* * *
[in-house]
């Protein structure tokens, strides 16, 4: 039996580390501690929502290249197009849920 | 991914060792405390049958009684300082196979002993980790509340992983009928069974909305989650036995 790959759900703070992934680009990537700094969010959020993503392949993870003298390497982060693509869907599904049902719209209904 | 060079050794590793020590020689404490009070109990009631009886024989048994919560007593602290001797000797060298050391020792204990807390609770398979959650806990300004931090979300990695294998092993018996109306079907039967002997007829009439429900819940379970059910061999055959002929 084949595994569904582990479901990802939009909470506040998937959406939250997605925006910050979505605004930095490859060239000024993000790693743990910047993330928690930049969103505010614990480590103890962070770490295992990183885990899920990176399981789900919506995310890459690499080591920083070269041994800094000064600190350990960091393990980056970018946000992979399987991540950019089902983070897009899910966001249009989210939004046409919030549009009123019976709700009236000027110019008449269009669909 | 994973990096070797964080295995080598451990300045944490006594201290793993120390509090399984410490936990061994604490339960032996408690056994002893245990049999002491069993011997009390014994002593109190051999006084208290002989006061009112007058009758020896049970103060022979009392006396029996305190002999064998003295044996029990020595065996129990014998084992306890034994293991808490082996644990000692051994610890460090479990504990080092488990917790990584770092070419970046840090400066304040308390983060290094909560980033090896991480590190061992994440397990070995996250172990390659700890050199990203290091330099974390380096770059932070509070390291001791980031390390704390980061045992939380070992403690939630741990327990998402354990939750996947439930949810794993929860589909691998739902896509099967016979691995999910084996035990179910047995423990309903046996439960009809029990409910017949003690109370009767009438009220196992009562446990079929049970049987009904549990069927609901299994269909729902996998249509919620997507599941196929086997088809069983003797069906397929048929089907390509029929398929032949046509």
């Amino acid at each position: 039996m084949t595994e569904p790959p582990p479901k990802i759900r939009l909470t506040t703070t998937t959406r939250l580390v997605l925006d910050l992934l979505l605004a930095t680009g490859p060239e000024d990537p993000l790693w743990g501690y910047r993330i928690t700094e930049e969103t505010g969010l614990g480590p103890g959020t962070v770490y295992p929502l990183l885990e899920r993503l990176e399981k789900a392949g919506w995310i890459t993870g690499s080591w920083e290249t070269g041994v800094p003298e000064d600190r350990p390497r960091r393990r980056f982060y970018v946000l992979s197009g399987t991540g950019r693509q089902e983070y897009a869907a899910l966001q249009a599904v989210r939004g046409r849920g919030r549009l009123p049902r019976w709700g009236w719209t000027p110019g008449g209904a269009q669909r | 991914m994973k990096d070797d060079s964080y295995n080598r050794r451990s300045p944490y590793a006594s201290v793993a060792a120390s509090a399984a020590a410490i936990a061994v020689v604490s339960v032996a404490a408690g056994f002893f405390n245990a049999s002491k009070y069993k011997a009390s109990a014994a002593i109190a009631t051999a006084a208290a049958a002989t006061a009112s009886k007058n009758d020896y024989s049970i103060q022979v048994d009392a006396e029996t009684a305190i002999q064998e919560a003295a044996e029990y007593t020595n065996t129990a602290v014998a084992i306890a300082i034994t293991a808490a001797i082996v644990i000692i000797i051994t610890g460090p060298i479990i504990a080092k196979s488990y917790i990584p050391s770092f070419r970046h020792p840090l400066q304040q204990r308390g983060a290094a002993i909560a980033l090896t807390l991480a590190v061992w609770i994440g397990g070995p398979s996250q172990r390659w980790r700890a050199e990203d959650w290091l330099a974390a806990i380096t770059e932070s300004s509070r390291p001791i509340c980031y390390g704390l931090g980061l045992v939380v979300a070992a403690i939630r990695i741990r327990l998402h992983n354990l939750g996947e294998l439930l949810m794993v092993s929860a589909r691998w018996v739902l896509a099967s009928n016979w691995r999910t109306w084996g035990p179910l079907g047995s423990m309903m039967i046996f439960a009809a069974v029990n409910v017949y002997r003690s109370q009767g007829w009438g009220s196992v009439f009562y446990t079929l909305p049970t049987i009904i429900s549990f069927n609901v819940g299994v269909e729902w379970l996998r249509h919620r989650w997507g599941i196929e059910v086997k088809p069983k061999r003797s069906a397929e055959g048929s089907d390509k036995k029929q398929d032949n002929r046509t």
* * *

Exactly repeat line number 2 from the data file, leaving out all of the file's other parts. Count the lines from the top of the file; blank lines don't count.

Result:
């Protein structure tokens, strides 16, 4: 039996580390501690929502290249197009849920 | 991914060792405390049958009684300082196979002993980790509340992983009928069974909305989650036995 790959759900703070992934680009990537700094969010959020993503392949993870003298390497982060693509869907599904049902719209209904 | 060079050794590793020590020689404490009070109990009631009886024989048994919560007593602290001797000797060298050391020792204990807390609770398979959650806990300004931090979300990695294998092993018996109306079907039967002997007829009439429900819940379970059910061999055959002929 084949595994569904582990479901990802939009909470506040998937959406939250997605925006910050979505605004930095490859060239000024993000790693743990910047993330928690930049969103505010614990480590103890962070770490295992990183885990899920990176399981789900919506995310890459690499080591920083070269041994800094000064600190350990960091393990980056970018946000992979399987991540950019089902983070897009899910966001249009989210939004046409919030549009009123019976709700009236000027110019008449269009669909 | 994973990096070797964080295995080598451990300045944490006594201290793993120390509090399984410490936990061994604490339960032996408690056994002893245990049999002491069993011997009390014994002593109190051999006084208290002989006061009112007058009758020896049970103060022979009392006396029996305190002999064998003295044996029990020595065996129990014998084992306890034994293991808490082996644990000692051994610890460090479990504990080092488990917790990584770092070419970046840090400066304040308390983060290094909560980033090896991480590190061992994440397990070995996250172990390659700890050199990203290091330099974390380096770059932070509070390291001791980031390390704390980061045992939380070992403690939630741990327990998402354990939750996947439930949810794993929860589909691998739902896509099967016979691995999910084996035990179910047995423990309903046996439960009809029990409910017949003690109370009767009438009220196992009562446990079929049970049987009904549990069927609901299994269909729902996998249509919620997507599941196929086997088809069983003797069906397929048929089907390509029929398929032949046509």